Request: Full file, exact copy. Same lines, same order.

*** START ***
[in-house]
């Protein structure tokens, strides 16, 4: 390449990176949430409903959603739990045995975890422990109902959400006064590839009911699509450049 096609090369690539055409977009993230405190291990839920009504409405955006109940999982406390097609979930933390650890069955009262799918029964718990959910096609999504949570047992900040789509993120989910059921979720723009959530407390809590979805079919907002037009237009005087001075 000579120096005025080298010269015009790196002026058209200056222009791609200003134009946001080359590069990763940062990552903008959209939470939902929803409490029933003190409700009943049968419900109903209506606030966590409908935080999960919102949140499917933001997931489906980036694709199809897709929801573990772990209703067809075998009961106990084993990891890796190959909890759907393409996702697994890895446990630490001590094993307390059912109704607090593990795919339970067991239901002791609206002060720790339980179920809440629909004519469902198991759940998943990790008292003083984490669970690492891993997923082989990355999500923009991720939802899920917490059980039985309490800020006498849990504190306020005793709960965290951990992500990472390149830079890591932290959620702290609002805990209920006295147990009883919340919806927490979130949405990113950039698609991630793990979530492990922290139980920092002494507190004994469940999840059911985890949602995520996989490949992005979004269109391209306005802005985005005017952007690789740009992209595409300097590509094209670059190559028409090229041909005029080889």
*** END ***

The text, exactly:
[in-house]
């Protein structure tokens, strides 16, 4: 390449990176949430409903959603739990045995975890422990109902959400006064590839009911699509450049 096609090369690539055409977009993230405190291990839920009504409405955006109940999982406390097609979930933390650890069955009262799918029964718990959910096609999504949570047992900040789509993120989910059921979720723009959530407390809590979805079919907002037009237009005087001075 000579120096005025080298010269015009790196002026058209200056222009791609200003134009946001080359590069990763940062990552903008959209939470939902929803409490029933003190409700009943049968419900109903209506606030966590409908935080999960919102949140499917933001997931489906980036694709199809897709929801573990772990209703067809075998009961106990084993990891890796190959909890759907393409996702697994890895446990630490001590094993307390059912109704607090593990795919339970067991239901002791609206002060720790339980179920809440629909004519469902198991759940998943990790008292003083984490669970690492891993997923082989990355999500923009991720939802899920917490059980039985309490800020006498849990504190306020005793709960965290951990992500990472390149830079890591932290959620702290609002805990209920006295147990009883919340919806927490979130949405990113950039698609991630793990979530492990922290139980920092002494507190004994469940999840059911985890949602995520996989490949992005979004269109391209306005802005985005005017952007690789740009992209595409300097590509094209670059190559028409090229041909005029080889």